Over the years, researchers have developed a number of theories to explain why some people struggle with addiction and others do not. One of the best-known theories regarding the development of substance use disorders is the gateway hypothesis.
Understanding the Gateway Hypothesis
The gateway hypothesis has been around since the 1970s and states that certain psychoactive substances are more likely to lead to additional substance abuse issues when used by teens and young adults. Addiction researchers developed the hypothesis after realizing that many people seeking substance abuse treatment had a history of progressing from using common and less addictive substances to using harder and more addictive substances. Typically, these individuals began their descent into addiction at a very young age.
The gateway hypothesis is most often associated with Drug Abuse Resistance Education (D.A.R.E.), an educational effort used in elementary schools across the United States during the 1980s and 1990s where local police officers worked to discourage children from experimenting with drugs and alcohol. The program has been criticized for implying that all types of substance use are equally harmful, but D.A.R.E. officers continue to make adjustments to the curriculum to reflect an improved understanding of what behaviors are most likely to put children at risk of future addiction struggles.
Recent research into brain development supports the gateway hypothesis. It’s important to remember that the human brain does not finish developing until a person is in their mid-20s. Alcohol or drug use as a teen or young adult can disrupt normal brain development in complex ways that increase the risk of addiction as well as mental health disorders such as depression. When brain development is disrupted and gateway drugs increase normal dopamine thresholds, it becomes more difficult for a person to find pleasure in everyday activities. This increases the odds that they will seek additional addictive substances as a way to get the “feel good” sensations they crave.
Please note that the gateway hypothesis does not claim experimentation with gateway drugs will automatically lead to further substance abuse and addiction struggles. The hypothesis merely points out the increased risks associated with early experimentation with drugs and alcohol. Substance use disorders are complex illnesses with both biological and environmental risk factors. It’s impossible to say with certainty that one specific action will cause a person to develop an addiction. However, fully understanding the behaviors that put people at risk is vital in identifying individuals in need of treatment.
Types of Gateway Drugs
There are three main gateway drugs: alcohol, nicotine, and marijuana.
- Alcohol. There is the most evidence to suggest that alcohol is a gateway drug. Studies have shown that alcohol is the most widely used substance, initiated at the youngest ages, and the first substance most commonly used in the progression of substance abuse.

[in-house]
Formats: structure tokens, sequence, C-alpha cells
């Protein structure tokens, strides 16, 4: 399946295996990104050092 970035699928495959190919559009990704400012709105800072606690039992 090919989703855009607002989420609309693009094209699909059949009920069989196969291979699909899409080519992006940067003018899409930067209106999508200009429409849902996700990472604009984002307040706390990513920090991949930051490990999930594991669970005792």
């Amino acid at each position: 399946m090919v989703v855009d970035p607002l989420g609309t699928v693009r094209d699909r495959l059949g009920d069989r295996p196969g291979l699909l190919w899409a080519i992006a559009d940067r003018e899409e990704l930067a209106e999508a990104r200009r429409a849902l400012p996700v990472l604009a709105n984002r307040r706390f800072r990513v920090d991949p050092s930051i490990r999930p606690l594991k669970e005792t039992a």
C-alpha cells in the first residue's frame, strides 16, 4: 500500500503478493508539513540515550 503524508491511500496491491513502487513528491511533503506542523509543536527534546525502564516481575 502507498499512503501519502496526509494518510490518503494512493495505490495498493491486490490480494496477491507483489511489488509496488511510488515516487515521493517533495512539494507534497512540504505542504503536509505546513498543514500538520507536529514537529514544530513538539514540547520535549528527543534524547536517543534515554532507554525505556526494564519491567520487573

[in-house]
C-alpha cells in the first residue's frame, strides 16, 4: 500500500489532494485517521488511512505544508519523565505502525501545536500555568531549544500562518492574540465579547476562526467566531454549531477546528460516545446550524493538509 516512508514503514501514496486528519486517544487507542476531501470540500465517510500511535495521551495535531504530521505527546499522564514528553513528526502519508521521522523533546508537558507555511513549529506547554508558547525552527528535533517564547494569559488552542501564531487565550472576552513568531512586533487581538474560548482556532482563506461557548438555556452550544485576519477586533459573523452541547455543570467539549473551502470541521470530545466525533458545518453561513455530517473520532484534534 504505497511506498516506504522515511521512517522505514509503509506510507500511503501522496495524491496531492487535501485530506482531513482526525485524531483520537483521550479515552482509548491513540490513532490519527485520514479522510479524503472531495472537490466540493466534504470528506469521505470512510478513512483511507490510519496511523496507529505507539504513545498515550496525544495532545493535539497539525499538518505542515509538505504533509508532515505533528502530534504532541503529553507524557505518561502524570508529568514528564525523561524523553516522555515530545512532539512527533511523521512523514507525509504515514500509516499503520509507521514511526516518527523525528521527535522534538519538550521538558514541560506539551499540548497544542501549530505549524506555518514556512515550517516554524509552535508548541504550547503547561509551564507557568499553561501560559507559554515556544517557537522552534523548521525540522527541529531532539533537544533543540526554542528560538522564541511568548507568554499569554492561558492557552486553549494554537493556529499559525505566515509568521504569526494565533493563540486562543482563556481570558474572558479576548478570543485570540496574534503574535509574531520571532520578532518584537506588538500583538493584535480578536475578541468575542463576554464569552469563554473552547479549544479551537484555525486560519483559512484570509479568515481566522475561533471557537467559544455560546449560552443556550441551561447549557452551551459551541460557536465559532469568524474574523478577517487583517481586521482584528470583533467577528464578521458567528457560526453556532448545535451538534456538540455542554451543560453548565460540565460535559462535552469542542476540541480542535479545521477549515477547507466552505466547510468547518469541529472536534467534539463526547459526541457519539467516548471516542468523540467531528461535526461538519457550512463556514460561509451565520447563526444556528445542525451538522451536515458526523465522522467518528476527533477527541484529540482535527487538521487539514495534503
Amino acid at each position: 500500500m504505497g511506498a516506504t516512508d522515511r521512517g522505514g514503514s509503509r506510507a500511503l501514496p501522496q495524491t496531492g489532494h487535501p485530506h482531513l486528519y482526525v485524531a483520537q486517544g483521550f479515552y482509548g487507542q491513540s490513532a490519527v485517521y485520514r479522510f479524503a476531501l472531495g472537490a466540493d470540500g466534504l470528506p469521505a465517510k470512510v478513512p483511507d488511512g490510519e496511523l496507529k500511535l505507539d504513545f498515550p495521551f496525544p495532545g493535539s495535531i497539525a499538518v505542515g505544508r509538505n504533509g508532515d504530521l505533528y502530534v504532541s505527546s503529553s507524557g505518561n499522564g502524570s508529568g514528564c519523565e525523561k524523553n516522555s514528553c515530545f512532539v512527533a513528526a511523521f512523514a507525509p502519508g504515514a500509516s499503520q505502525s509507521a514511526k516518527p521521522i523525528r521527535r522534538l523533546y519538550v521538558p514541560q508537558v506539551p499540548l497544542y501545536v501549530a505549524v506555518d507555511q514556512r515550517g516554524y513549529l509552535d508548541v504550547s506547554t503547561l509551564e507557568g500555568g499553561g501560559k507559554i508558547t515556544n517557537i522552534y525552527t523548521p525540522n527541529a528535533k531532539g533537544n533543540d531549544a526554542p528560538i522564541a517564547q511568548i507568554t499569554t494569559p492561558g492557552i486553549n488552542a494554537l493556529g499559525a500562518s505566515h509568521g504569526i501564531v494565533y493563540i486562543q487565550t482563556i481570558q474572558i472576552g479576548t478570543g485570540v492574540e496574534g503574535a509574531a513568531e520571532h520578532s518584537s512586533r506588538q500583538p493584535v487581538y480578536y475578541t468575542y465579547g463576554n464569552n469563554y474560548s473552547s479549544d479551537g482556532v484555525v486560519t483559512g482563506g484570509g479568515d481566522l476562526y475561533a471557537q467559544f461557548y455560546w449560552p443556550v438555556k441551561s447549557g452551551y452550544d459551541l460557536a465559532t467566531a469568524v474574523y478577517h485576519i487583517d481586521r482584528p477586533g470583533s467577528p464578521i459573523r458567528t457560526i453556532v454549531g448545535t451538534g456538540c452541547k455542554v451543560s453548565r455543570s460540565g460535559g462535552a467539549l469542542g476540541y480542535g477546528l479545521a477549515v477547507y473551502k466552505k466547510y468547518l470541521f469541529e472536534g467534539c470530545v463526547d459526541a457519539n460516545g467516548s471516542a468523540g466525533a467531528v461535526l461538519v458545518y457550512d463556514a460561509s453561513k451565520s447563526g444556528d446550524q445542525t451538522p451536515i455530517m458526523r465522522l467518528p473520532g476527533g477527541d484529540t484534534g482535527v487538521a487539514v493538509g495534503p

- Nicotine. Smoking or vaping may seem harmless compared to other types of substance abuse, but nicotine is often one of the first addictive substances young people encounter. A study involving mice found that mice given nicotine in their drinking water showed an increased response to cocaine. A national survey found that over 90% of adult cocaine users between 18 and 34 were smokers before they began using cocaine.
- Marijuana. A study using longitudinal data from the National Epidemiological Study of Alcohol Use and Related Disorders revealed that marijuana use was associated with an increased risk of developing an alcohol use disorder within three years or having a preexisting alcohol use disorder worsen in severity. The same study also found a link to an increased risk of nicotine addiction. Studies done with rats found that exposure to cannabinoids in adolescence decreases the reactivity of the brain’s dopamine reward centers even in adulthood.
Some people believe that alcohol, nicotine, and marijuana are the most common gateway drugs because their use is also the most socially acceptable. Many young people who would never consider trying heroin or cocaine see nothing wrong with drinking, smoking, or using marijuana as a way to fit in with their peers. The adults in their lives may also be less inclined to intervene when faced with evidence of this type of substance abuse.
There’s Always Hope for Recovery
Regardless of how a person begins their addiction, it’s important to understand that it’s never too late to get help. Substance use disorders are easiest to treat in the early stages, but evidence-based care can promote a lasting recovery regardless of past relapse or other risk factors.
At St. Joseph Institute for Addiction, we provide individualized services for men and women struggling with substance use disorders. Our clients receive individual and group counseling, 12-Step support, and physician support. Pain and stress management, nutrition and fitness instruction, and spiritual support are also provided to encourage the development of a wellness-focused lifestyle.
If you’re ready to change your life for the better, we can help. Contact us today for more information or complete our online insurance verification form and we’ll contact your insurance provider to help you better understand your benefits and any deductible or copay that may be required for treatment.